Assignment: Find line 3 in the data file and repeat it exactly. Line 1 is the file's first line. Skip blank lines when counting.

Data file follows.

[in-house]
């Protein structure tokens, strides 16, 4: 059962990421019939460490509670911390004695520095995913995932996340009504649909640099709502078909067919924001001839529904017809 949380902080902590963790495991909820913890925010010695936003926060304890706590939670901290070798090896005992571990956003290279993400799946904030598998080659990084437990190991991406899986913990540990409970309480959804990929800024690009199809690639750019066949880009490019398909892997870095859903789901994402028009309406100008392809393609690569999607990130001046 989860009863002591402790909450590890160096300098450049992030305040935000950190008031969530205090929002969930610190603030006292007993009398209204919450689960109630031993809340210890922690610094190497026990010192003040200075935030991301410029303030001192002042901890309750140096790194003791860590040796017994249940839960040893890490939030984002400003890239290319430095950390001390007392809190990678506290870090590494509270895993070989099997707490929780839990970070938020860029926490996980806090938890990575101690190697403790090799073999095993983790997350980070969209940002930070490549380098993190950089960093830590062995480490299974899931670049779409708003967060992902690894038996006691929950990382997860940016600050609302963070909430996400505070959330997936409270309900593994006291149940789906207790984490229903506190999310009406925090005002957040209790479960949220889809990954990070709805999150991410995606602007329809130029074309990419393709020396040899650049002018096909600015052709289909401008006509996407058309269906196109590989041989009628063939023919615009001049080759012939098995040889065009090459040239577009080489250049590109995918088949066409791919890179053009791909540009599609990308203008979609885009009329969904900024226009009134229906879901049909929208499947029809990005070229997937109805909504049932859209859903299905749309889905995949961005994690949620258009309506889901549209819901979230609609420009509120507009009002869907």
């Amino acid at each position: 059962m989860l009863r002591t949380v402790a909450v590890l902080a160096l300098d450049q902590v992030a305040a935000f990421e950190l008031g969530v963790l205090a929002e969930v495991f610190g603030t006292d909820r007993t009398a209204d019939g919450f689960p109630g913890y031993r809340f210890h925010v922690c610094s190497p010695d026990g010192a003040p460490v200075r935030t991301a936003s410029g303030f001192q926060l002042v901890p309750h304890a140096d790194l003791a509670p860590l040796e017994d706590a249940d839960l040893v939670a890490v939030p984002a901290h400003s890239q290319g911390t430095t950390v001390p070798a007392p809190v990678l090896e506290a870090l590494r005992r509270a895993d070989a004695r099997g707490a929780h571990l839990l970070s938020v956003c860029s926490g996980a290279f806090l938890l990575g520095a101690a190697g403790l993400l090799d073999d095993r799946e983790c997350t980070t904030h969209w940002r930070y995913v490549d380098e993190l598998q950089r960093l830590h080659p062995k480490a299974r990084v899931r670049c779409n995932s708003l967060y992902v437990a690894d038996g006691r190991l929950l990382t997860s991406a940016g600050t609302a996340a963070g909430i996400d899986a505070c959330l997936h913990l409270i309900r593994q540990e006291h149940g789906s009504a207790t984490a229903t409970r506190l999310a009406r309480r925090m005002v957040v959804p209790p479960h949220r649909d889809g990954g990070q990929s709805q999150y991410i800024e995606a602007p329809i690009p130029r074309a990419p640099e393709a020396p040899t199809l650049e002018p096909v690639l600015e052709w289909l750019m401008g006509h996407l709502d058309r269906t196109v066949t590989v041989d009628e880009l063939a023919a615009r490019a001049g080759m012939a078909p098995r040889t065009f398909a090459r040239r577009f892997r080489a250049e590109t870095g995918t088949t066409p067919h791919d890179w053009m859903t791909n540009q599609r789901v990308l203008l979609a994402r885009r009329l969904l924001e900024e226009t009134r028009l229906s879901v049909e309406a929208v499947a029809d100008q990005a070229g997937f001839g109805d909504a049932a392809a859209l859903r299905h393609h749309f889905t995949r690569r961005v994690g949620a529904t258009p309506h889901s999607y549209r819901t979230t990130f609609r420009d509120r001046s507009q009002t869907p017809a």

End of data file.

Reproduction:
């Amino acid at each position: 059962m989860l009863r002591t949380v402790a909450v590890l902080a160096l300098d450049q902590v992030a305040a935000f990421e950190l008031g969530v963790l205090a929002e969930v495991f610190g603030t006292d909820r007993t009398a209204d019939g919450f689960p109630g913890y031993r809340f210890h925010v922690c610094s190497p010695d026990g010192a003040p460490v200075r935030t991301a936003s410029g303030f001192q926060l002042v901890p309750h304890a140096d790194l003791a509670p860590l040796e017994d706590a249940d839960l040893v939670a890490v939030p984002a901290h400003s890239q290319g911390t430095t950390v001390p070798a007392p809190v990678l090896e506290a870090l590494r005992r509270a895993d070989a004695r099997g707490a929780h571990l839990l970070s938020v956003c860029s926490g996980a290279f806090l938890l990575g520095a101690a190697g403790l993400l090799d073999d095993r799946e983790c997350t980070t904030h969209w940002r930070y995913v490549d380098e993190l598998q950089r960093l830590h080659p062995k480490a299974r990084v899931r670049c779409n995932s708003l967060y992902v437990a690894d038996g006691r190991l929950l990382t997860s991406a940016g600050t609302a996340a963070g909430i996400d899986a505070c959330l997936h913990l409270i309900r593994q540990e006291h149940g789906s009504a207790t984490a229903t409970r506190l999310a009406r309480r925090m005002v957040v959804p209790p479960h949220r649909d889809g990954g990070q990929s709805q999150y991410i800024e995606a602007p329809i690009p130029r074309a990419p640099e393709a020396p040899t199809l650049e002018p096909v690639l600015e052709w289909l750019m401008g006509h996407l709502d058309r269906t196109v066949t590989v041989d009628e880009l063939a023919a615009r490019a001049g080759m012939a078909p098995r040889t065009f398909a090459r040239r577009f892997r080489a250049e590109t870095g995918t088949t066409p067919h791919d890179w053009m859903t791909n540009q599609r789901v990308l203008l979609a994402r885009r009329l969904l924001e900024e226009t009134r028009l229906s879901v049909e309406a929208v499947a029809d100008q990005a070229g997937f001839g109805d909504a049932a392809a859209l859903r299905h393609h749309f889905t995949r690569r961005v994690g949620a529904t258009p309506h889901s999607y549209r819901t979230t990130f609609r420009d509120r001046s507009q009002t869907p017809a």